Posted by: Dan Savage
Topic: Can lack of realism about marriage lead to divorce?
In Against Love, Laura Kipnis' bracing, kick-ass-and-other-significantly-painful-spots-on-the-lower-body polemic (buy it by clicking here), she describes a world in which people have no illusions about love. Everyone, according to Kipnis, is aware that love is a long, hard slog.
We all know that Good Marriages Take Work: we've been well tutored in the catechism of labor-intensive intimacy. Work, work, work: given all the heavy lifting required, what's the difference between work and "after work" again? Work/home, office/bedroom: are you ever not on the clock? ....
Somehow--how exactly did this happen?--the work ethic has managed to brown-nose its way into all spheres of human existence. No more play--or playing around--even when off the clock. Of course, the work ethic long ago penetrated the leisure sphere; leisure, once a respite from labor, now takes quite a lot of work itself.... But when did the rhetoric of the factory become the default language of love--and does this mean that collective bargaining should now replace marriage counseling when negotiating for improved domestic conditions?
But Kipnis is addressing people that have some experience with love and romance and long-term relationships. That is, she's taking about and to people whose illusions about love--that love is blissful and effortless, that monogamy is easy and gratifying, not difficult and tedious--have already been shattered by reality. So, yeah, I'd say a lack of realism can lead to divorce--because the reality of married life (or long-term coupling for the unmarried/unmarryable) can be radically out of step with our romantic notions.
What do we do about it? I'm not sure. If we paint too dark a picture of married life--marriage is hell!--we make it less attractive, and the marriage-industrial complex will have our throats slit in the night if we drive the marriage rate down any further. But if we allow people to enter into marriages without at least nudging them in the ribs and saying, "Hey, it ain't all glamor," we risk driving the divorce rate back up. Maybe the trick is to encourage people to be realistic about some commonly misunderstood aspects of married life.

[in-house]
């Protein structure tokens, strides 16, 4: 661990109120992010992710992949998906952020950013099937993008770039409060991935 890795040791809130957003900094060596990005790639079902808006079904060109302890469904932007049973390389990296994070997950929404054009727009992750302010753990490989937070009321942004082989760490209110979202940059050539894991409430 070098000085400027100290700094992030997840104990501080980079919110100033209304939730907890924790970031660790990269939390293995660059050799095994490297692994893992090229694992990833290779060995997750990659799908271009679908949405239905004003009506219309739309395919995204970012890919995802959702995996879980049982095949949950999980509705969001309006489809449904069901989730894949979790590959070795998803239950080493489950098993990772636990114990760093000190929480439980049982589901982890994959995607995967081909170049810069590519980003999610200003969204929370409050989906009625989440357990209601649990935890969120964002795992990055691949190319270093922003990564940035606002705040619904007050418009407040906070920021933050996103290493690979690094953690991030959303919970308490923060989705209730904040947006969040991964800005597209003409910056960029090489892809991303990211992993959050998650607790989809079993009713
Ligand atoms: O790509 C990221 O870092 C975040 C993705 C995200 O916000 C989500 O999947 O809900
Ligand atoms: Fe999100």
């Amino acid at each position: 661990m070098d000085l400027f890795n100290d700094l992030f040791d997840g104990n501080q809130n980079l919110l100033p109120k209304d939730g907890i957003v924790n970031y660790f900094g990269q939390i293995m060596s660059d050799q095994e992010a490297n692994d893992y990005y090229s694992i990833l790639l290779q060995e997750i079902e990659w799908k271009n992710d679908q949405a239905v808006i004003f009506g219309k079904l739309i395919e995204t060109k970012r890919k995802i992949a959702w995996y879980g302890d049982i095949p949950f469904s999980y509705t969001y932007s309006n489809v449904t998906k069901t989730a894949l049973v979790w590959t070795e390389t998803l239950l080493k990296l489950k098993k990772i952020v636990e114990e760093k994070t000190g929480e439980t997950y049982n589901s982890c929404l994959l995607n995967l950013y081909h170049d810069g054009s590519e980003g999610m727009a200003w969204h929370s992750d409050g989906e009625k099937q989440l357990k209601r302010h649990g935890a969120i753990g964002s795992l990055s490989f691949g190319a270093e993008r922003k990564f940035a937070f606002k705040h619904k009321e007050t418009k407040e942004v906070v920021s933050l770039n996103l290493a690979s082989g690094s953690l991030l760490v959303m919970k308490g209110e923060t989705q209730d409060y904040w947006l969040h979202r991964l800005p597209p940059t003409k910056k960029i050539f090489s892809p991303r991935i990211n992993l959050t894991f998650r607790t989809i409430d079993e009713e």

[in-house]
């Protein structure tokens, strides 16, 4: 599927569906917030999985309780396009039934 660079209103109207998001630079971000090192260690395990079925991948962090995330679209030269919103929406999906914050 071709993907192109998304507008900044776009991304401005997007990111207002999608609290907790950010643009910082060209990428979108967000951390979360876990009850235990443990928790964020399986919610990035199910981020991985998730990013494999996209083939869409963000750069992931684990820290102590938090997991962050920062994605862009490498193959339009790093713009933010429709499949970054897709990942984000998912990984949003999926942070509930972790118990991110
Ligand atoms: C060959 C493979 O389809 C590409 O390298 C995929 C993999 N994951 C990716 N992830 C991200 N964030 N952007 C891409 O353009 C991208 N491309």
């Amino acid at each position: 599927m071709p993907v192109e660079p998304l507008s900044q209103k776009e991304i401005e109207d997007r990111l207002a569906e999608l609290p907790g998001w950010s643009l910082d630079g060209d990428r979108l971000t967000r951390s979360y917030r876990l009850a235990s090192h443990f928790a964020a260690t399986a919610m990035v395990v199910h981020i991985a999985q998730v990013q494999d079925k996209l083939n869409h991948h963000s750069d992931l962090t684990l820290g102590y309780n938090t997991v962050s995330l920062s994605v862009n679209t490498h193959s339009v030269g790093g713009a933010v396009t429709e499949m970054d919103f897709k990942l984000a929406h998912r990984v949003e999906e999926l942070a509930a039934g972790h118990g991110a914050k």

I have three suggestions: 1. You're still going to want to sleep with other people. The mark of a loving monogamous commitment is not a lack of desire for others, but refraining from acting on those attractions. Hammering this into peoples' heads would save numerous marriages. 2. Children don't bring you closer together. Children, in fact, are a wedge you drive into your relationship. Once you have kids, however you come by them, you MUST make time for yourselves as a couple--date nights, weekends away (fly in grandma and take off for Vegas). It's only when you're away from your kids that you remember why you liked each other so much that you wanted to have kids together in the first place. 3. You're still an individual--and so is your spouse/partner. You need your own friends, hobbies, passions, and time away, and so does he/she. If you don't have your own lives, you quickly run out of things to talk about when you're together. So don't get married, drop all your friends, stop doing the things you enjoyed alone (or insist that your partner stop doing things he/she enjoys and you don't), and then move to some suburb and isolate yourselves--unless you want to quickly tire of each other, divorce, and start the process (meet, fall in love, marry, isolate, divorce) all over again.